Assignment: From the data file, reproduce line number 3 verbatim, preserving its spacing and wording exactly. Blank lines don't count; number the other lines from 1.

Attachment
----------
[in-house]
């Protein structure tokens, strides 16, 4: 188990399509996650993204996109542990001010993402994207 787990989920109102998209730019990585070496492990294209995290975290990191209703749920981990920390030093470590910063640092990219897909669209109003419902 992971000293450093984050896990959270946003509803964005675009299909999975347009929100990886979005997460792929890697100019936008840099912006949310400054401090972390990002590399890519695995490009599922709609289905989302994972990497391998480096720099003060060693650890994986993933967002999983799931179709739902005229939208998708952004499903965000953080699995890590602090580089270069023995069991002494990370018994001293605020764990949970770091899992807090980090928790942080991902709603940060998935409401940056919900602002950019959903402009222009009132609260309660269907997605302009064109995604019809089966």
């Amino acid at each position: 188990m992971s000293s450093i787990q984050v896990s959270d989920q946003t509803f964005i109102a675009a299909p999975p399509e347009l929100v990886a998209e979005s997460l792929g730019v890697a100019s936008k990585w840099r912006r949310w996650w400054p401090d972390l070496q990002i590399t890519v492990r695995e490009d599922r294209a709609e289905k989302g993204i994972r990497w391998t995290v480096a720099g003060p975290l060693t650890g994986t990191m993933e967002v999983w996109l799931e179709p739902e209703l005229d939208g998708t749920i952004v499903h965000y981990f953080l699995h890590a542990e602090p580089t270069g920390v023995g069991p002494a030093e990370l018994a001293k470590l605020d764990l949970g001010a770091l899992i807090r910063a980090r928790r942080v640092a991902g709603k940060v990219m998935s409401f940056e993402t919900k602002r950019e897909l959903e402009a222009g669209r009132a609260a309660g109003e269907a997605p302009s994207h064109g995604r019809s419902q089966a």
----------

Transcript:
């Amino acid at each position: 188990m992971s000293s450093i787990q984050v896990s959270d989920q946003t509803f964005i109102a675009a299909p999975p399509e347009l929100v990886a998209e979005s997460l792929g730019v890697a100019s936008k990585w840099r912006r949310w996650w400054p401090d972390l070496q990002i590399t890519v492990r695995e490009d599922r294209a709609e289905k989302g993204i994972r990497w391998t995290v480096a720099g003060p975290l060693t650890g994986t990191m993933e967002v999983w996109l799931e179709p739902e209703l005229d939208g998708t749920i952004v499903h965000y981990f953080l699995h890590a542990e602090p580089t270069g920390v023995g069991p002494a030093e990370l018994a001293k470590l605020d764990l949970g001010a770091l899992i807090r910063a980090r928790r942080v640092a991902g709603k940060v990219m998935s409401f940056e993402t919900k602002r950019e897909l959903e402009a222009g669209r009132a609260a309660g109003e269907a997605p302009s994207h064109g995604r019809s419902q089966a």